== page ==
Sacrificial Plants

These plants are very attractive to pests, so planted to draw pests towards them and away from your more precious plants.

  • Lettuces for slugs I’ve seen lettuce gone to flower and seed around veg beds at Chatsworth, a sacrificial crop for slugs who eat these plants rather than more precious things in the middle.
  • Nasturtiums with kale Nasturtiums secrete a mustard oil which insects love and will seek them out in preference to any brassica. In the same way, nasturtiums in the greenhouse protect tomatoes and cucumbers against whitefly.


Beneficial Insect attractants 

Then there’s the type of companion planting, which draws in good insects, rather than repelling the bad.

Orange and yellow flowers These two strong colours draw in hoverflies, lacewings and ladybirds, the best natural predators to aphids. At Perch Hill, we intersow kale with Calendula officinalis ‘Indian Prince’ for exactly this reason. The female insects feed on the marigold’s protein-rich pollen before laying eggs on colonies of aphids, so that the larvae have a readily available food source when they hatch. Successional sow the marigold, or follow them with the poached egg plant (Limnanthes) or tagetes (see varieties above). It’s the orange or yellow colour range that hoverflies love best.

Grow pollen and nectar-rich flowers for pollinators

Calendula officinalis (marigolds)

The colour of marigolds also draws in other pollinators, thus increasing your harvest of crops such as Runner Beans, Tomatoes, cucurbits and all your fruit.


Allow lots of dandelions to flower in your grass, particularly if you have rougher areas. Bees love the combination of pollen and nectar which dandelions provide, flowering in April and May when all the blossom is out, invaluable for fruit pollination.

Garlic chives

I’ve noticed that garlic chives in particular are a fantastic attractant to pollinators, so much so that I’ve wondered whether the honey from our local beehives is tainted with the taste of garlic.


Here’s another tip for forcing early greenhouse crops such as courgettes. The early flowering Salvias such as viridis, algeriensis and fruticosa are what you need to attract bumblebees to your glasshouse. Bumblebees are the veg gardener’s best friend. They fly out at about 5 or 6C, whilst most other bees stay housebound until around 9C. And bumblebees are thorough; they pollinate every flower, much more so than other bees if you watch them at work. This is SO much easier than doing it by hand with a paintbrush or traditional tool – a rabbit’s tail.

Surprisingly, earwigs are brilliant for controlling aphids too. We love to hate them but the ecologist, Dave Goulson, who is brilliant on wildlife gardening, has told me that they’re now proven to help with aphid control. 

Just good companions

Then there are plants which are just generally good friends and planted together, give you a better crop than each of them in isolation.

Salvias and roses

The sulphur in the salvia’s scent profile helps to keep the roses free from black spot and mildew. This truly works, and we’ll do a whole episode on this as it’s been so fantastic for our roses here.

Aubergines and basil

Every veg patch in Crete is packed with basil and yet they hardly eat it because they’re convinced that basil ups the productivity of aubergines and peppers, so they need to leave it where it is.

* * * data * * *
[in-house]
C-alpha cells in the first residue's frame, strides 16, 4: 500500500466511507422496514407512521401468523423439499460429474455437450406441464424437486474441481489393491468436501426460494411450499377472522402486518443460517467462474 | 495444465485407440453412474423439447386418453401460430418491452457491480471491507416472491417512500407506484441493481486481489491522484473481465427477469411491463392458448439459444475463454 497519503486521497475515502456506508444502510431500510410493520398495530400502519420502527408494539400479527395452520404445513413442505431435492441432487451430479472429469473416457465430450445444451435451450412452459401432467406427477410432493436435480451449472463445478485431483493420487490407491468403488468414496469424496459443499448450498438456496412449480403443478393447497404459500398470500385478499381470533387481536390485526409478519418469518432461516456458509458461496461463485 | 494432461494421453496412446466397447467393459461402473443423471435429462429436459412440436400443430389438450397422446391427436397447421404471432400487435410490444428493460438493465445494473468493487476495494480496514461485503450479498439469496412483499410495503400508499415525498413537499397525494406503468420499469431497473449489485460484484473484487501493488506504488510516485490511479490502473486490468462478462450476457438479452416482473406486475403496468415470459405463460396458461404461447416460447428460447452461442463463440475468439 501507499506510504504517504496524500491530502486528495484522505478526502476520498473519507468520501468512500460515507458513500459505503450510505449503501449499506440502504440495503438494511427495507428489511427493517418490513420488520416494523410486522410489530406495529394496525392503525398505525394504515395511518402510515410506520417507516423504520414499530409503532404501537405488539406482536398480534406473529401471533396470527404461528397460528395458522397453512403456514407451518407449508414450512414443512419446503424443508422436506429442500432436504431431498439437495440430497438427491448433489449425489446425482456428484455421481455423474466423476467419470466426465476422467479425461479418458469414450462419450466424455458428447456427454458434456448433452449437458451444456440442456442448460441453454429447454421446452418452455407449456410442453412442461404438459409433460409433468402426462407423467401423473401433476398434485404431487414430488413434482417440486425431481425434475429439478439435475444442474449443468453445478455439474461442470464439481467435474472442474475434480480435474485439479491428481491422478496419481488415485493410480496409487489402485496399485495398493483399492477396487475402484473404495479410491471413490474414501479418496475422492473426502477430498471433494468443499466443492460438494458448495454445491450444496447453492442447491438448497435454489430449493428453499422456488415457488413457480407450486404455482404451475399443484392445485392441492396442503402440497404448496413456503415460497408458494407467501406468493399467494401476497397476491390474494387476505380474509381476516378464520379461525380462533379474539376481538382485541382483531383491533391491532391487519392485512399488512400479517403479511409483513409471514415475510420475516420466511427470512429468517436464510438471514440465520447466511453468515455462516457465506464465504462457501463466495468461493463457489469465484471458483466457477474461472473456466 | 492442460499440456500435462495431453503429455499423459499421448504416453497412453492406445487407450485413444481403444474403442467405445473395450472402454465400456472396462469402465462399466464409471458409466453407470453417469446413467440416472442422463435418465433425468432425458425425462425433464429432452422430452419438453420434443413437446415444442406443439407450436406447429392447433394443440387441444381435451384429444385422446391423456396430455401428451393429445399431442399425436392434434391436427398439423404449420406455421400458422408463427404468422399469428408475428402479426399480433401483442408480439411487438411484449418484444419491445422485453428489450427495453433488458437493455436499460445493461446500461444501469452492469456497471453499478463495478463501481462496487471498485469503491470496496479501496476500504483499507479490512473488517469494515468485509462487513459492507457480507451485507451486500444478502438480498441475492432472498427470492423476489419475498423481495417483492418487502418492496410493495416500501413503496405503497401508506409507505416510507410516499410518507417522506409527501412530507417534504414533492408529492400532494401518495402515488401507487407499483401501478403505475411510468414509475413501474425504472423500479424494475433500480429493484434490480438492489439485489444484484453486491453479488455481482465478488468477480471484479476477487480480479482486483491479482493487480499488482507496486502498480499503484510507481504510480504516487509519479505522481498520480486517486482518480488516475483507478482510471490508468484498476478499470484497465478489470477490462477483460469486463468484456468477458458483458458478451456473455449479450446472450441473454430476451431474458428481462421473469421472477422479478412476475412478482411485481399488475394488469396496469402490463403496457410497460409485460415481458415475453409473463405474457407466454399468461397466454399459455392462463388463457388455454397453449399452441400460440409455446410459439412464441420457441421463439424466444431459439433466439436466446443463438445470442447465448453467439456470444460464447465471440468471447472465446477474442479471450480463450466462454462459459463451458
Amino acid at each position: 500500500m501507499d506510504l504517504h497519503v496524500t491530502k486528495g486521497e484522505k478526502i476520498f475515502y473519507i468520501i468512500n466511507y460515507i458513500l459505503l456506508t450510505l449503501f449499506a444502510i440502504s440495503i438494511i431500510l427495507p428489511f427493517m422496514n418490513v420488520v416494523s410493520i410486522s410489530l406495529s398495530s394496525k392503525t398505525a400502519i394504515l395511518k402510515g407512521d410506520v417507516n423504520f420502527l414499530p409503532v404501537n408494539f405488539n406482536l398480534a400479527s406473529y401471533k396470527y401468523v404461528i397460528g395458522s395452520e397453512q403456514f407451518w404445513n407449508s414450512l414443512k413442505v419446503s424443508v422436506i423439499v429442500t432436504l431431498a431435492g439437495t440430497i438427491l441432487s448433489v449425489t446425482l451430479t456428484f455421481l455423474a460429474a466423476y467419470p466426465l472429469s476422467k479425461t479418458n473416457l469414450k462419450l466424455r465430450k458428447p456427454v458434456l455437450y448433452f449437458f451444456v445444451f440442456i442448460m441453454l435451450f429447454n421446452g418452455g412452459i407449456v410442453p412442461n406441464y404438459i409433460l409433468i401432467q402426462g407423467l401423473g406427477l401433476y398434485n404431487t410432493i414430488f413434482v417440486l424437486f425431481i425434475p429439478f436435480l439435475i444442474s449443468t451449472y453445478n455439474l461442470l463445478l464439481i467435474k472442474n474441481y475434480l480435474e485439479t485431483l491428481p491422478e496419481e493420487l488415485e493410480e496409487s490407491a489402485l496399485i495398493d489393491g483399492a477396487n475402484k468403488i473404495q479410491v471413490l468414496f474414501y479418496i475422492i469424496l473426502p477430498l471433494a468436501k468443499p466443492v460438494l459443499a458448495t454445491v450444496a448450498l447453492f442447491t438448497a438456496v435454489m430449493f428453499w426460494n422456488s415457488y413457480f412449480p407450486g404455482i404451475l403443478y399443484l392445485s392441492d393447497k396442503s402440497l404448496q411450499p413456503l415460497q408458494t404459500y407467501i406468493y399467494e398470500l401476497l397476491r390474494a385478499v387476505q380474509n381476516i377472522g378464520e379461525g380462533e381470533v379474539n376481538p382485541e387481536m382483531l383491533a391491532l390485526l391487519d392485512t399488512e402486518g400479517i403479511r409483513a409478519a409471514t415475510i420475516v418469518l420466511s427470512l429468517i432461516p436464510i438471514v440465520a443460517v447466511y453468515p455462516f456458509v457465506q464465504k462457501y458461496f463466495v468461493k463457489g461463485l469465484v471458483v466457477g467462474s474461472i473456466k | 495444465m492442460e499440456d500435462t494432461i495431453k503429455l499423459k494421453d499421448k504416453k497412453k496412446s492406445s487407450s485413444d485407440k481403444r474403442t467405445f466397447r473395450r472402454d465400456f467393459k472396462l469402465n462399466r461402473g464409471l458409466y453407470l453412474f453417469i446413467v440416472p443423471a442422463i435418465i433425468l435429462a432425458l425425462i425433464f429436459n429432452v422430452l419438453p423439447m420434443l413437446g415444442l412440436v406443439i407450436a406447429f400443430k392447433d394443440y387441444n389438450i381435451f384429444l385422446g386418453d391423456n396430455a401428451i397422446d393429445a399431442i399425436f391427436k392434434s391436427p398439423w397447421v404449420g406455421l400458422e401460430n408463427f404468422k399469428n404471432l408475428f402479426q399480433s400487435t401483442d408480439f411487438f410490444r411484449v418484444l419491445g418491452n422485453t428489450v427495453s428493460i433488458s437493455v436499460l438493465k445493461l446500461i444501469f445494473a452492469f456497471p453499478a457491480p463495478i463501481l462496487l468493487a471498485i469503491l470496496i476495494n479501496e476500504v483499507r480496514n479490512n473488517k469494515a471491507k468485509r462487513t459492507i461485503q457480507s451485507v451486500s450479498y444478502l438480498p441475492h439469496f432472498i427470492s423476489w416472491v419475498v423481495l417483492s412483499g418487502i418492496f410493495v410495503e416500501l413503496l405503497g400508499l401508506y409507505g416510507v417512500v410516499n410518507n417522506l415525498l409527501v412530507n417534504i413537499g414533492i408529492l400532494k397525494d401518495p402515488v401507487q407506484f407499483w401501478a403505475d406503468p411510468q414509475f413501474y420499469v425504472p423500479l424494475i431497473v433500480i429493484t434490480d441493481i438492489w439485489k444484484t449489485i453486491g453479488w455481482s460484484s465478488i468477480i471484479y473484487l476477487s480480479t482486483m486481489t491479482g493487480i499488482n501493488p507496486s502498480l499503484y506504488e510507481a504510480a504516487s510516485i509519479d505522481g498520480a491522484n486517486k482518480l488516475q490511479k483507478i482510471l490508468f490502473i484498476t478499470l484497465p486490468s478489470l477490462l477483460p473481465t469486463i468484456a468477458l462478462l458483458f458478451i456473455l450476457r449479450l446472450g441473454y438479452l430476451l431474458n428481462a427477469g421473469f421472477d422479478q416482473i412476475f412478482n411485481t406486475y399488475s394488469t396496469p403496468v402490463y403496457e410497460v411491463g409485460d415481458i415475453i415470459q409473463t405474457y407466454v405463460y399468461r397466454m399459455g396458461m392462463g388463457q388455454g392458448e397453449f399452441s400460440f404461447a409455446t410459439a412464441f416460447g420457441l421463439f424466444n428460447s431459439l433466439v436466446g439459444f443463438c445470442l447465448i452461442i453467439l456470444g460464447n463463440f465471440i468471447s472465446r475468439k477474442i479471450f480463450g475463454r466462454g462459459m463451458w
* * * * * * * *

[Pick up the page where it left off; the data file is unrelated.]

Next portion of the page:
Dwarf beans, beetroot and potatoes

Plant these in alternate rows. They will help each other to stay healthy and bring a good yield.

Cucumbers with sunflowers

Cucumbers are excellent planted with sunflowers supported on the same frame. The cucumbers luxuriate in the shade of the sunflowers (or sweetcorn, but that goes over more quickly and has to come out).

Parsnips and carrots with kale

Grow plants with tap roots next to brassicas as they bring calcium from deeper in the soil near to the surface for better leaf production. With planting out now at full tilt, it’s the moment to take these symbiotic relationships seriously and introduce more companion plants to our own gardens

smoked haddock and nasturtium fish cakes

This looks and tastes delicious. Serve it with a rich tomato sauce and green salad.

For 4:

  • 500g undyed smoked haddock (or smoked pollock)
  • About 500ml milk
  • A few black peppercorns
  • 1 bay leaf
  • Some parsley stalks
  • 1 onion, finely chopped
  • 1 garlic clove, finely chopped
  • A little olive oil
  • 4 medium-sized potatoes
  • Knob of butter
  • 1 egg yolk plus 1 other whole egg, beaten
  • 100g Parmesan cheese, grated
  • Salt and black pepper
  • 15 nasturtium flowers, torn or roughly chopped
  • Seasoned flour
  • Breadcrumbs 

  1. Put the haddock (or pollock) in a shallow heatproof dish and cover with milk. Add the peppercorns, bay leaf and parsley, and poach until just cooked (less than 5 minutes).
  2. Lift the fish out of the milk, reserving this for later, and carefully flake with a fork, keeping the flakes as generous as possible.
  3. Fry the onion and garlic in a little oil until translucent.
  4. Boil the potatoes until tender, drain and add a generous knob of butter and some of the reserved milk in which the fish was cooked. Mash, but keep the mixture quite stiff.
  5. Add the cooked onion, garlic and egg yolk to the potato, together with some of the Parmesan, and season well with salt and pepper.
  6. Very carefully fold in the flaked fish and some of the torn nasturtium petals, without mixing it up too much, and then shape the mixture into small round cakes.
  7. Have three plates ready – one with seasoned flour, a second with beaten egg and a third with breadcrumbs mixed with Parmesan and nasturtium petals. Make sure that the fishcakes are lightly covered first with seasoned flour, then egg and lastly the breadcrumb mixture.
  8. Put into the fridge for a couple of hours and then either shallow-fry or bake in an oven preheated to 190ºC/gas mark 5 until golden. d.